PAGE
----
February 27, 2012

Purim, festival of joy: When is it?

Felegosh, my havruta (Aramaic: study partner) 
 at the Bnei Akiva Purim party in Atlanta, Georgia

QUESTION [via email]: Tamar, I wanted to ask you the dates of Purim — would you know?

ANSWER: Thanks for asking. Purim falls on Adar 14 (and in Jerusalem and all ancient walled cities, it falls on  Adar 15). Adar is the sixth month of the religious year and the twelfth month of the civil year in the Hebrew calendar, also called the Jewish calendar.

For those who follow the Gregorian calendar year (which runs from January 1 to December 31), in 2012, Purim starts on Thursday, March 8, and continues for two days until Friday, March 9. In the Hebrew calender, a day begins at sunset on the previous day, so Jews will celebrate Purim at sunset on Wednesday, March 7.

We mark the date of Jewish holidays according to the Hebrew calendar, and therefore the corresponding date in the Gregorian calendar year is not the same each year. (The same is true for Muslim holidays, which follow the Muslim calendar, and do not start on the same Gregorian calendar date each year.)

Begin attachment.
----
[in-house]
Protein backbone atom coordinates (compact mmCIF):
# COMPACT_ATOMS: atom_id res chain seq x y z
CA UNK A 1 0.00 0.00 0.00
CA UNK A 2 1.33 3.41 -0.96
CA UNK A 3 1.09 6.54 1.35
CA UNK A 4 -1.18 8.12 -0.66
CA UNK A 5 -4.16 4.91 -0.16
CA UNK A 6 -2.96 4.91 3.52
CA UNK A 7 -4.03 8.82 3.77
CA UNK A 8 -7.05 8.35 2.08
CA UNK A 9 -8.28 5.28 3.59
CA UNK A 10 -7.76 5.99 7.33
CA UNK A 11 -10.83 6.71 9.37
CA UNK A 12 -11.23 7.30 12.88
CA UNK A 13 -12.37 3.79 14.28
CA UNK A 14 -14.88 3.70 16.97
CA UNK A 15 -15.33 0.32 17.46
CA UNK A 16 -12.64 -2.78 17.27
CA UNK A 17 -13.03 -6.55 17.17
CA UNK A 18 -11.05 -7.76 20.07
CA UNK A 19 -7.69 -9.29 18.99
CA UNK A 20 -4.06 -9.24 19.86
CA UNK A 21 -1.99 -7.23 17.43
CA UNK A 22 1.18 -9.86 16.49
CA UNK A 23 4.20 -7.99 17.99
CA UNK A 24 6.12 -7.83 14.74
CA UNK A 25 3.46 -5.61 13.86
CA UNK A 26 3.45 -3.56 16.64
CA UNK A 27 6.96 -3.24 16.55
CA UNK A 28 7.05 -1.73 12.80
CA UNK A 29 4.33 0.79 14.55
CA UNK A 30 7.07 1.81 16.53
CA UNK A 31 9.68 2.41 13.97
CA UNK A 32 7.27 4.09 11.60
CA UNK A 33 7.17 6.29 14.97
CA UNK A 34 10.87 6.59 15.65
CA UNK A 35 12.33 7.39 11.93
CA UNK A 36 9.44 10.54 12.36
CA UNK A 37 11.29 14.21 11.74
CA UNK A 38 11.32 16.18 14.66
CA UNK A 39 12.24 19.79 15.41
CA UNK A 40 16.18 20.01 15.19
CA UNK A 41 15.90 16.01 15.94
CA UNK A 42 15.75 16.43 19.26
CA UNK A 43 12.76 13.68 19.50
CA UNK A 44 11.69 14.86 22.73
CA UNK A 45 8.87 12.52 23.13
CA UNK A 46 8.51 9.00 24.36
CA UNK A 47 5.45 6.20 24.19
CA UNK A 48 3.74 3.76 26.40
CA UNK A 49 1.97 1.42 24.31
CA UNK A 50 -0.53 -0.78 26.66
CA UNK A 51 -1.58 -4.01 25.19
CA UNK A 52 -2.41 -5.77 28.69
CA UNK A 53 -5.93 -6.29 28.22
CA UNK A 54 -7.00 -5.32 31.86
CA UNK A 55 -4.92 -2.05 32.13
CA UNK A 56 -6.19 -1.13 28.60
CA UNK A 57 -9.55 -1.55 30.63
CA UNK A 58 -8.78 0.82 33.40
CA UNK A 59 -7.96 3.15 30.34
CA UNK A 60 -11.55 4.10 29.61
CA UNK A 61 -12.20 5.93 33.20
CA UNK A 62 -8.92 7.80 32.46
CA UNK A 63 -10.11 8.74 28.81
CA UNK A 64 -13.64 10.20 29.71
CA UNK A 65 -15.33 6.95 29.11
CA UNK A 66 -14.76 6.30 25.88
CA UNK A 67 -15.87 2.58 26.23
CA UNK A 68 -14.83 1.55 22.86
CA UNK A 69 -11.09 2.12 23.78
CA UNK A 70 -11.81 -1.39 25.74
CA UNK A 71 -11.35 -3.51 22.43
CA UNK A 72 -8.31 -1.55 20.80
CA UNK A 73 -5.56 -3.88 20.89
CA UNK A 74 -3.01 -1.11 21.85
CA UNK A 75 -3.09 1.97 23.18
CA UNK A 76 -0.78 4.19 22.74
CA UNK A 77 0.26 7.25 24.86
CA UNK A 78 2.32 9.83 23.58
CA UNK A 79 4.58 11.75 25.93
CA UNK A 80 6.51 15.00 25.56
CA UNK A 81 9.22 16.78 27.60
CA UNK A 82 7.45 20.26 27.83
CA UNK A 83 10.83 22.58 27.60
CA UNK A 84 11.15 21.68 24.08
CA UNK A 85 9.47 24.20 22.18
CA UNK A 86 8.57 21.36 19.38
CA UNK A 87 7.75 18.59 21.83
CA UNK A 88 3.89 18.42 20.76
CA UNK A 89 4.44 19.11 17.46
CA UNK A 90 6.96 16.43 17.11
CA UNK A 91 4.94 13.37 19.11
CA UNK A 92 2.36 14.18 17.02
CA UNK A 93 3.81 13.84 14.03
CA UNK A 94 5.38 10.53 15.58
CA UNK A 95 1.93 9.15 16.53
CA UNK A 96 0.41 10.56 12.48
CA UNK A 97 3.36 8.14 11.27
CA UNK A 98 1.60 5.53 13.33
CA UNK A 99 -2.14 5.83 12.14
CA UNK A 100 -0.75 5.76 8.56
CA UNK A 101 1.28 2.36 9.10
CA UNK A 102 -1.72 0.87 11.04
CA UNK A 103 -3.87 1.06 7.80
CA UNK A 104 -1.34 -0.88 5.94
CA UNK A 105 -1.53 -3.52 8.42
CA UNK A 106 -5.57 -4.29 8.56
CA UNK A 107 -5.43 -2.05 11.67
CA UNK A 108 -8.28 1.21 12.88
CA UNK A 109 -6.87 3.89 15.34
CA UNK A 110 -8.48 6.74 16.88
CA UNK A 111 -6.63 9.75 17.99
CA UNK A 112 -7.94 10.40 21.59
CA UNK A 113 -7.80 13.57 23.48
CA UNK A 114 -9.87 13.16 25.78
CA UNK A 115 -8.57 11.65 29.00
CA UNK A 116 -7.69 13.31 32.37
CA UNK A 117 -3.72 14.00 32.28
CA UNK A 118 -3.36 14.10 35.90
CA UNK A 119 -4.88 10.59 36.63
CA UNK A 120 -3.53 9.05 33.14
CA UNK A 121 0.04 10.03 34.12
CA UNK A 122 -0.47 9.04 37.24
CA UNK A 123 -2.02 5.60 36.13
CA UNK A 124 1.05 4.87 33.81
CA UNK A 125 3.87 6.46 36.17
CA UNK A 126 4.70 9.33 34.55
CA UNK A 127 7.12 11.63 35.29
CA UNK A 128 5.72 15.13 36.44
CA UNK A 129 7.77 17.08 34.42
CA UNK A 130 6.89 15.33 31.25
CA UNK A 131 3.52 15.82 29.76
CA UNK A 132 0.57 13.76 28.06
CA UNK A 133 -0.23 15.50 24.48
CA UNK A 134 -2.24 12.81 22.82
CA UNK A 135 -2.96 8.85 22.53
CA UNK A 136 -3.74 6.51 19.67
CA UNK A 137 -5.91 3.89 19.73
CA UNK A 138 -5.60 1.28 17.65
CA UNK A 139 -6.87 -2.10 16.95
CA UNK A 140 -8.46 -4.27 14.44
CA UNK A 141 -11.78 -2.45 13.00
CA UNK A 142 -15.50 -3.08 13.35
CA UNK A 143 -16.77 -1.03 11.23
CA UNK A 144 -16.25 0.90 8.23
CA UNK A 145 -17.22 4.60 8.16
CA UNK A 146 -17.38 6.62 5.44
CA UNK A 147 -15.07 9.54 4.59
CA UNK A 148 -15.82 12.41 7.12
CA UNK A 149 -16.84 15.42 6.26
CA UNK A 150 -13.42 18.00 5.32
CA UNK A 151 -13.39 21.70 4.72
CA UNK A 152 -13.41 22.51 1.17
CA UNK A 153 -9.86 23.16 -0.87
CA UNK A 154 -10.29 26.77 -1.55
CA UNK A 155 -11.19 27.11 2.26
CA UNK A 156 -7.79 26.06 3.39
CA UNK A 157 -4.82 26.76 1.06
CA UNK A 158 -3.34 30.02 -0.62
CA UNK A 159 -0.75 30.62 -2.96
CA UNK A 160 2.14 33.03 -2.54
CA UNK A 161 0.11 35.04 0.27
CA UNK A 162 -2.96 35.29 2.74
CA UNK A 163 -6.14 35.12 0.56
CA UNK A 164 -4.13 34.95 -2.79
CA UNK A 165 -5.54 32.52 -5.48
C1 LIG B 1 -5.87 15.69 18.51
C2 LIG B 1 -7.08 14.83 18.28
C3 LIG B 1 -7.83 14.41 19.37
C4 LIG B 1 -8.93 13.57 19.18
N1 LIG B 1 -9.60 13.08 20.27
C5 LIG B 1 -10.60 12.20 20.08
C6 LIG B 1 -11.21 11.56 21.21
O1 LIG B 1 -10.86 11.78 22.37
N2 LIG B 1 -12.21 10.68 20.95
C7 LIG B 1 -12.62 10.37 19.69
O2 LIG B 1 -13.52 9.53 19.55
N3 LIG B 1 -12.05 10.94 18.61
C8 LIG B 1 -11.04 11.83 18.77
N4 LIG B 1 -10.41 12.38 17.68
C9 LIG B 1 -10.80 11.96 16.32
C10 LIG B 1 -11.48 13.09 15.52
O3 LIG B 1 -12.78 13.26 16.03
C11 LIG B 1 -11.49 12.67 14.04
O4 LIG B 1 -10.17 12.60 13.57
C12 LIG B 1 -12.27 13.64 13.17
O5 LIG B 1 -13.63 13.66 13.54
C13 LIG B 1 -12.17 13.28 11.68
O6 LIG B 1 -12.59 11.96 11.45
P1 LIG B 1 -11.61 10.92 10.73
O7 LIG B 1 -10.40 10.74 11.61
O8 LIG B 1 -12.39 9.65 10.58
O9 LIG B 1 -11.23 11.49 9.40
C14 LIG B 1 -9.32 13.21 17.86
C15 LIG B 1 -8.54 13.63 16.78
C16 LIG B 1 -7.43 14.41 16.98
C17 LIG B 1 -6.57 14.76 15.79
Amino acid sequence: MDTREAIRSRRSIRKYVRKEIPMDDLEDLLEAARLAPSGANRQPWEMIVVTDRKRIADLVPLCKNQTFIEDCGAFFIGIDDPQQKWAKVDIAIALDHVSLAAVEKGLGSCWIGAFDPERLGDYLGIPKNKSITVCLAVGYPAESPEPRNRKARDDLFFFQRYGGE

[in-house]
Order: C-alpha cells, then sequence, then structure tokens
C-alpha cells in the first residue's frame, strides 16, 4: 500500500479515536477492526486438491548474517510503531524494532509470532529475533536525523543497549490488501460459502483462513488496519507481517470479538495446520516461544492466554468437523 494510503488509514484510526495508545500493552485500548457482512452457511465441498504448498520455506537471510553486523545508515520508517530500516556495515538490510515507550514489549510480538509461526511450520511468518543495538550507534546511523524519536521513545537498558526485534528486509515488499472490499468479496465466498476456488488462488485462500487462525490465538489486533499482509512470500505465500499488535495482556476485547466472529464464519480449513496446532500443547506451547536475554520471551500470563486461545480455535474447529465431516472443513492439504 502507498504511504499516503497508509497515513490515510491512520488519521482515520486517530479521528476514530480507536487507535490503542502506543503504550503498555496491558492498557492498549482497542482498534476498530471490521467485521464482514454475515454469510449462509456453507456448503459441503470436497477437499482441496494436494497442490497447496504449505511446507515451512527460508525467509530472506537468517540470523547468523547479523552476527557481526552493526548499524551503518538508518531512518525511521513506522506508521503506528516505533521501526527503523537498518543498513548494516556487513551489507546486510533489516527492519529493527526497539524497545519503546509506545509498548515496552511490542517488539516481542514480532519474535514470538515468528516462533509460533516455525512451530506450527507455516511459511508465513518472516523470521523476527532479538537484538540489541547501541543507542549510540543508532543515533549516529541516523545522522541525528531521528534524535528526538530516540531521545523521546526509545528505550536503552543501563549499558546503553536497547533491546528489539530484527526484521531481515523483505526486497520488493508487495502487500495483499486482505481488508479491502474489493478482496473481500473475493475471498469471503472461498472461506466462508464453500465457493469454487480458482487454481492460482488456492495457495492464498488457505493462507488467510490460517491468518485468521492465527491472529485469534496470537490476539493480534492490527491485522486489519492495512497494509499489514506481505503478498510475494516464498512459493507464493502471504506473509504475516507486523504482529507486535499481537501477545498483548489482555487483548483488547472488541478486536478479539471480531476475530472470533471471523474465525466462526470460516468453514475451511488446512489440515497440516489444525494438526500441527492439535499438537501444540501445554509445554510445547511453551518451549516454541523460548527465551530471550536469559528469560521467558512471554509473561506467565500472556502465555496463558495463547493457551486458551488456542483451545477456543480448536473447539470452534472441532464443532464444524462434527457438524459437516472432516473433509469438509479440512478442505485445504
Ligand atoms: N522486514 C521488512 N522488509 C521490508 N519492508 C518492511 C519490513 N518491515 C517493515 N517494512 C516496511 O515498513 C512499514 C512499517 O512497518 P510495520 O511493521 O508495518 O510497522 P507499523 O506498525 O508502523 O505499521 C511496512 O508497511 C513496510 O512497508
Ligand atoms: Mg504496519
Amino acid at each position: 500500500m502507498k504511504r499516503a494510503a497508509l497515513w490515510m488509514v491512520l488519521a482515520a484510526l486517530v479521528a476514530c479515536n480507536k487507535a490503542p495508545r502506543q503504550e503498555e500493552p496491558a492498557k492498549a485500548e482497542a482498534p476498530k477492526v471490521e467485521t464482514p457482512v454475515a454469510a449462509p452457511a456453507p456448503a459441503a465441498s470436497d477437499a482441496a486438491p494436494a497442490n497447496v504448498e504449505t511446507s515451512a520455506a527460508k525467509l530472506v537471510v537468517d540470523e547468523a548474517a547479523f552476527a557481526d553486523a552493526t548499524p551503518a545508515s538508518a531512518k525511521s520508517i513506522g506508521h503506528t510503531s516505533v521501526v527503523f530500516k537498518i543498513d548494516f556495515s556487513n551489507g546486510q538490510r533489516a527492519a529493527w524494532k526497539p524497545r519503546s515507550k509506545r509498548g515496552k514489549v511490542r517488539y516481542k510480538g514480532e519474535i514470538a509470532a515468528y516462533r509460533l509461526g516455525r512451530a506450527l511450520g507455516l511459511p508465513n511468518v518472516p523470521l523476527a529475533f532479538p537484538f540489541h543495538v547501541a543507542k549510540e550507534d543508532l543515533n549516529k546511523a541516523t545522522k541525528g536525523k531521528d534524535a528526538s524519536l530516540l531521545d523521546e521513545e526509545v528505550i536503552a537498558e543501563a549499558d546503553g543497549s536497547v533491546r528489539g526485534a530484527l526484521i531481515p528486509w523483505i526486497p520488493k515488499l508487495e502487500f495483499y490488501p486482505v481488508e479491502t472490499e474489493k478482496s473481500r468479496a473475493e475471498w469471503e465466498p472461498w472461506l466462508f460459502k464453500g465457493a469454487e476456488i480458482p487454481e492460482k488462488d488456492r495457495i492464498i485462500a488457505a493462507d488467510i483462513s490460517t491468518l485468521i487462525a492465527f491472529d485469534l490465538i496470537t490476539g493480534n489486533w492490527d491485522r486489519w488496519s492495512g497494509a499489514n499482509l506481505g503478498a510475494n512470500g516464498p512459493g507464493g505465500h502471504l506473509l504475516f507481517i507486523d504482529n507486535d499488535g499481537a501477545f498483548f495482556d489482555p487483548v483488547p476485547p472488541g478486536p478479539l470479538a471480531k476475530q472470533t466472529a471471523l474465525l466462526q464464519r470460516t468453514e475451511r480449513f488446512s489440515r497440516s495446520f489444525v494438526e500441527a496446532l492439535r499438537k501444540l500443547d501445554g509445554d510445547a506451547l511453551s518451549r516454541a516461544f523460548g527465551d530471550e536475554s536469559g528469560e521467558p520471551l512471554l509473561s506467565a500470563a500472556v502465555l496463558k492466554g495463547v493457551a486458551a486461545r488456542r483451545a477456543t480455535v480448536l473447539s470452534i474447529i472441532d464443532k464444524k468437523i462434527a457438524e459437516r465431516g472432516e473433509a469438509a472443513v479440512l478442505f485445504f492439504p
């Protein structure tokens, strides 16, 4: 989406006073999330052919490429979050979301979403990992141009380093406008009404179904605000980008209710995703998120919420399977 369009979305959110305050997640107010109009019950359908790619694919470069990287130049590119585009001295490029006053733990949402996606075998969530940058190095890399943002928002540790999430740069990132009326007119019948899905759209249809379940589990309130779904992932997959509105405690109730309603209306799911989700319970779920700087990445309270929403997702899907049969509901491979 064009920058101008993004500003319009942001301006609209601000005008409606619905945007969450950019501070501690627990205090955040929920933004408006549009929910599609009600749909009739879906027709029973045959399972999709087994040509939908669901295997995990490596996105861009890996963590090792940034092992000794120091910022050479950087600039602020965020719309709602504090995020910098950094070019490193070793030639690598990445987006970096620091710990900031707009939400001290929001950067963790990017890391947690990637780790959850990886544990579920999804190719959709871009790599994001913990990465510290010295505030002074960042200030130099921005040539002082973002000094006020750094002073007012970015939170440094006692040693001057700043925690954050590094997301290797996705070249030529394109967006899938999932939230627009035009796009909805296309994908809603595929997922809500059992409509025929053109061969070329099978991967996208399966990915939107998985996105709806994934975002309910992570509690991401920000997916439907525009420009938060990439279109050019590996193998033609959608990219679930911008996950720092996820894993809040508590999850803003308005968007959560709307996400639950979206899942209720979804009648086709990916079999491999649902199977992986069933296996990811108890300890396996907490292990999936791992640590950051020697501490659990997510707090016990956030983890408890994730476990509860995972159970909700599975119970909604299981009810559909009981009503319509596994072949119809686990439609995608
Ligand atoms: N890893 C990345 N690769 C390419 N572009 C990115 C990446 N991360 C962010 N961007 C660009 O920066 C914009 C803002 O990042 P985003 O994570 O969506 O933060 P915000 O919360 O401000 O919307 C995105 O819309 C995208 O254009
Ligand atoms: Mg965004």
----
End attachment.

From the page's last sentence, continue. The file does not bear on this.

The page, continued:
In the same way that Christmas is always December 25, Purim is always Adar 14.

It takes some getting used to the different calendars among religions and belief systems. All this is an aspect of differences among cultures, traditions, and world views among members of the human family. Happy Purim!

My other Purim posts

February 14, 2012

Happy Valentine's Day from Sam Cornish!

Boston's Poet Laureate, Sam Cornish, crafts this song of love. (Read the magnified text below the image.)


For them O & M
Beyonce and

the good old

our parents
danced to

"At Last"
it is the two

of them
old school


and then

another gliding

to the music
"At Last"

my lonely

are over
the two

of them

with the music
the song

is them
and us their


each other

so close

they are
these two

we cannot

how dark
the ballroom

is young

it is our fathers

our mothers
in love



— Sam Cornish

Decades ago, Sam and I were teammates on Education Development Center's nationwide project to guide learner-centered curriculum development initiatives as part of the federally-supported "Great Society" broad agenda to eliminate poverty and racial injustice. And great love for students, teachers, families, and communities was key in whatever successful outcomes came of our team's work with them nationwide.

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